• Jonny Hawkins

Be Adventure Aware - Decision Making for WW Kayakers

Updated: May 16

Making the right decision at the right time is a crucial skill for white water kayakers. Which river should we paddle? Do we need to get out to inspect or can we boat scout? Should I paddle the river's main event today?

Jess about to nail the line after following a good decision making process on the Roy Gorge

The importance of good decision making is true for skiers and mountaineers as well. They use a decision making process called Be Avalanche Aware to avoid getting caught in avalanches. Giles Trussel at Glenmore Lodge saw its relevance to all adventure sports so I thought I'd share this concept in the context of white water kayaking.

Amy enjoying a good line on a sunny River Garry after deciding to run the hardest rapid of the day

It uses a 3x3 system. Three phases of the journey and three factors that we need to consider at each phase.


The three phases 1) Planning - The weeks, days and hours before setting out

2) Journeying - Once you start traveling to the river and down it

3) Key places - Planned moments where you expect to make a crucial decision


The three factors 1) Weather forecast and current river conditions

2) You and your groups personal skills and experience

3) The river and surrounding landscape

Be Adventure Aware for paddlers
Adapted graphic from the SAIS Be Avalanche Aware website

3 Phases


Planning - This is the most important phase to have a safe and fun day out. Weather forecasts, river gauges, guidebooks, social media updates and group conversations all help you build up a picture of what to expect and pick a suitable river. 60% of decision making occurs here.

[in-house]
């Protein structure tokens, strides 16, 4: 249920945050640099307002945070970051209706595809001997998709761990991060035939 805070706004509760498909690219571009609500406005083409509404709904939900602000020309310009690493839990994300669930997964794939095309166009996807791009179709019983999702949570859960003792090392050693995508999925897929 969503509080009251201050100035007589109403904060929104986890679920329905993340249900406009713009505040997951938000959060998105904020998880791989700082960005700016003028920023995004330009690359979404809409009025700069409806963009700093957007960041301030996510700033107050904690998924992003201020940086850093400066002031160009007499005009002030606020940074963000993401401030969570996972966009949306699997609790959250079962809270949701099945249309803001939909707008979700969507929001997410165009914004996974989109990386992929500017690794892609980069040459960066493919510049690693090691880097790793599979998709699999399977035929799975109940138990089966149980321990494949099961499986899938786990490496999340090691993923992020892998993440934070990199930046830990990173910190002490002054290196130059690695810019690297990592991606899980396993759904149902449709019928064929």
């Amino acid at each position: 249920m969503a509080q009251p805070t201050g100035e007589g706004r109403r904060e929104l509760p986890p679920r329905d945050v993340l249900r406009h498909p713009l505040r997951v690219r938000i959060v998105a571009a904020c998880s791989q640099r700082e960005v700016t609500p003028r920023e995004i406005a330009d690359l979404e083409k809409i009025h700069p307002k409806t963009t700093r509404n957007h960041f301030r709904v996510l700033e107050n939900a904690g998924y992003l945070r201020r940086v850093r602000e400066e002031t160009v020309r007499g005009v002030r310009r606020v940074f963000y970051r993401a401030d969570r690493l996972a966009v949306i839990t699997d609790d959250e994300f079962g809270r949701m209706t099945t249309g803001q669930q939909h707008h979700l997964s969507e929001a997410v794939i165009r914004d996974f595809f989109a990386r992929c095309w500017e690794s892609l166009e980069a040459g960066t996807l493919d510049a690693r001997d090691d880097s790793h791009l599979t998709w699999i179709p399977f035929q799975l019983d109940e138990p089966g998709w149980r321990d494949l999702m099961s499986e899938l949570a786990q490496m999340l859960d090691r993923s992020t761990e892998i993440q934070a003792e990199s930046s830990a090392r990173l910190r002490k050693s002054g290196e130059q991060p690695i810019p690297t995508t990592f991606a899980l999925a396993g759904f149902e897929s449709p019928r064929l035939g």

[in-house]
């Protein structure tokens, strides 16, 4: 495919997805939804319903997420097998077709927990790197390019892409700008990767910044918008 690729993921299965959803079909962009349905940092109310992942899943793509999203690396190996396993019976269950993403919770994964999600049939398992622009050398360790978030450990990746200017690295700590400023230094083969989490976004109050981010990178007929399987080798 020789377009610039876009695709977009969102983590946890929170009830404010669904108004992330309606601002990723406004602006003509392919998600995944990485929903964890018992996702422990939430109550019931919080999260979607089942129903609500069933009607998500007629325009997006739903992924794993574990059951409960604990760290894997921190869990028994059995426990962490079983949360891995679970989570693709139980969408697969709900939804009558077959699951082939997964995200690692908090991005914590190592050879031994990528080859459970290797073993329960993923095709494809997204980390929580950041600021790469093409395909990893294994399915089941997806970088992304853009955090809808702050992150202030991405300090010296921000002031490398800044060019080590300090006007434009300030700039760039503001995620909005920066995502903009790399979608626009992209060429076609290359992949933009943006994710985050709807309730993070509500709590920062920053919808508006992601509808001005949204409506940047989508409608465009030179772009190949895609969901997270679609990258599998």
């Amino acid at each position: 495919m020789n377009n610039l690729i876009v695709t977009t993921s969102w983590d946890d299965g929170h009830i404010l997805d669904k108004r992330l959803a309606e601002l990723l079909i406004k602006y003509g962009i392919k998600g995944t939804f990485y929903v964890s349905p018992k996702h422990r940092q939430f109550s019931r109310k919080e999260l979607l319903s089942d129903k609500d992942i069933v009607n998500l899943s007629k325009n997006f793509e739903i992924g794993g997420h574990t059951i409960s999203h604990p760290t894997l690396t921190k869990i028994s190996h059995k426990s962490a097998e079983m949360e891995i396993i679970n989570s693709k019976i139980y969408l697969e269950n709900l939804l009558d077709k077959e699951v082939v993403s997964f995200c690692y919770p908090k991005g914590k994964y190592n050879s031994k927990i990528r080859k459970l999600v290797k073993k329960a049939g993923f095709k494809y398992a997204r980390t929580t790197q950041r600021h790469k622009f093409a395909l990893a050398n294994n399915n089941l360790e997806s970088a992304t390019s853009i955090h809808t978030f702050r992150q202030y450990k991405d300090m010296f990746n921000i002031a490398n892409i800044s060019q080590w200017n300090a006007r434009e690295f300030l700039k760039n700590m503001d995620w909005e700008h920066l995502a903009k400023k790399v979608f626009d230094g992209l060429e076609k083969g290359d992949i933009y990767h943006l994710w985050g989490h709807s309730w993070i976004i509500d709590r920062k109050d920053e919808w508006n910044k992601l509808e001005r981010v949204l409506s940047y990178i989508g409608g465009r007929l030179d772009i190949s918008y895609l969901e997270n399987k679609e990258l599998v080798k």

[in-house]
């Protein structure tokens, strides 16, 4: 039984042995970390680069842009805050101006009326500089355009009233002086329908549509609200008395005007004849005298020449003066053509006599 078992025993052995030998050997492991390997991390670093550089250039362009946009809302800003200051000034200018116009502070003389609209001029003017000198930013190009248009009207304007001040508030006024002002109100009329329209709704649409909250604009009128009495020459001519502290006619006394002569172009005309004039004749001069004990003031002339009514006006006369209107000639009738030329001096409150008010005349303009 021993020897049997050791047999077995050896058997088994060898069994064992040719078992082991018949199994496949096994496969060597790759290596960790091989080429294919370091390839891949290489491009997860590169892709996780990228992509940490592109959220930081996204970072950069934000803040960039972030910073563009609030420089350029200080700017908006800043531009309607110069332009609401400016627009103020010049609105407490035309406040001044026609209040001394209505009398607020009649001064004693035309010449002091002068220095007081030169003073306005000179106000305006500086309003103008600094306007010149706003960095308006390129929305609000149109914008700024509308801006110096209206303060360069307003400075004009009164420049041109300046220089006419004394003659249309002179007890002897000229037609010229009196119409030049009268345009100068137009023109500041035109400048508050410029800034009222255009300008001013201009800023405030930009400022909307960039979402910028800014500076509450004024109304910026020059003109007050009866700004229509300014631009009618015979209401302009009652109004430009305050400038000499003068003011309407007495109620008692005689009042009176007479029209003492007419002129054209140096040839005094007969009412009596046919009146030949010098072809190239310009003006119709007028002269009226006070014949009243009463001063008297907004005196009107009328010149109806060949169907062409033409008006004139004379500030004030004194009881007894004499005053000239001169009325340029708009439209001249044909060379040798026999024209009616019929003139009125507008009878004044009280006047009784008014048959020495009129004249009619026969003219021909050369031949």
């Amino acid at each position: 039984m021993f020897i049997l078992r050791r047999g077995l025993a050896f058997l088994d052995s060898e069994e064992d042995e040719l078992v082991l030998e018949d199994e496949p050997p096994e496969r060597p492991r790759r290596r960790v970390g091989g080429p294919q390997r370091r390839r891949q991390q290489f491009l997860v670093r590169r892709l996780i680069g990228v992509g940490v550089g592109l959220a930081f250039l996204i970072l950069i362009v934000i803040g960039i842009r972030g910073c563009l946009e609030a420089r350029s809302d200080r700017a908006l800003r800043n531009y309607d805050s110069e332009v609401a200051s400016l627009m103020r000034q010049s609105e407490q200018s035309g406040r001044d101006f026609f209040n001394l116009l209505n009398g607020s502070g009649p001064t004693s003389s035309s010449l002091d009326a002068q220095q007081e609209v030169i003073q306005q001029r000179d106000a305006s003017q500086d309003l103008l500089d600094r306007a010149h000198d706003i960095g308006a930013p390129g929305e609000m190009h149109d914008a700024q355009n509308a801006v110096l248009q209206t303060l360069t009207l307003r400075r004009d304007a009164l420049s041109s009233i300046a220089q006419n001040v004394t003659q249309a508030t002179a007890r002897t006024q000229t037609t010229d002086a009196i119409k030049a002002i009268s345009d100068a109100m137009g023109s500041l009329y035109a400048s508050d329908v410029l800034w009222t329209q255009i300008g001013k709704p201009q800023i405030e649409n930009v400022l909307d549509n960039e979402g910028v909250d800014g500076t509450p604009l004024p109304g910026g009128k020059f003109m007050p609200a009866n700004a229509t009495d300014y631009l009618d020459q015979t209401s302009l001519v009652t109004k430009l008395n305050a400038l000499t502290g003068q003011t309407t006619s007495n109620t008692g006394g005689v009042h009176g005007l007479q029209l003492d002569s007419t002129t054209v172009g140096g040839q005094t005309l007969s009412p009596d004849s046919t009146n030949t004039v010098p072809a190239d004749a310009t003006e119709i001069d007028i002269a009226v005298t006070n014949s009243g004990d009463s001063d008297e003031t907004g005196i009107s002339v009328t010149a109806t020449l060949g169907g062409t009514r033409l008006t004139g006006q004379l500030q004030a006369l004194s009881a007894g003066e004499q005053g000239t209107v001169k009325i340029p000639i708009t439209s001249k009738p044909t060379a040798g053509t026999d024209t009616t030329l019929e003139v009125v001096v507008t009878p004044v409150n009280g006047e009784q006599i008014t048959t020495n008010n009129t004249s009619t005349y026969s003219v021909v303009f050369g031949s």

Your journey - This starts as soon as you leave your front door. Driving to the river, first glance of river levels, checking the river gauge, first paddle strokes and continually as you journey downstream. 35% of decision making occurs here.


Key places - Locations that you identify during your 'planning phase' that will require a big decision. The most obvious ones are getting on the river and the hardest rapid of the day. 5% of decision making occurs here and hopefully you are just confirming what you were expecting to do.

Jonny coaching white water kayak  line choice on the River Pattack
Confirming the decision to run the rapid at the 'key place'. Just figuring out the finer detail now.

3 Factors


Weather forecast and current river conditions - How much rain is forecasted? Is there going to be any snow melt? What is the gauge reading? Is the river rising or falling? Is the current weather what we expected? Are there any trees down from the recent storm?


You and your groups personal skills and experience - What are the group members abilities? Has anyone run the river before? What are the groups aims for the day? Are people feeling on their A game or a bit rusty? Could we rescue a swimmer if required?


The river and surrounding landscape - How steep is the catchment? Is there a dam holding water back or releasing it? Is the river committing or can you get off anywhere? Is it pool drop or continuous? Is there a blind bend coming up?

Robbin paddling one of the more committing rapids on the Tilt where escape from the river would be challenging

By considering all three factors at each phase of your paddle, you should be armed with lots of good information to make good decisions. As paddlers we will likely be doing a lot of this already but by using this structure, I hope it will improve your decision making, helping you to have safer and more enjoyable days out. Happy paddling!

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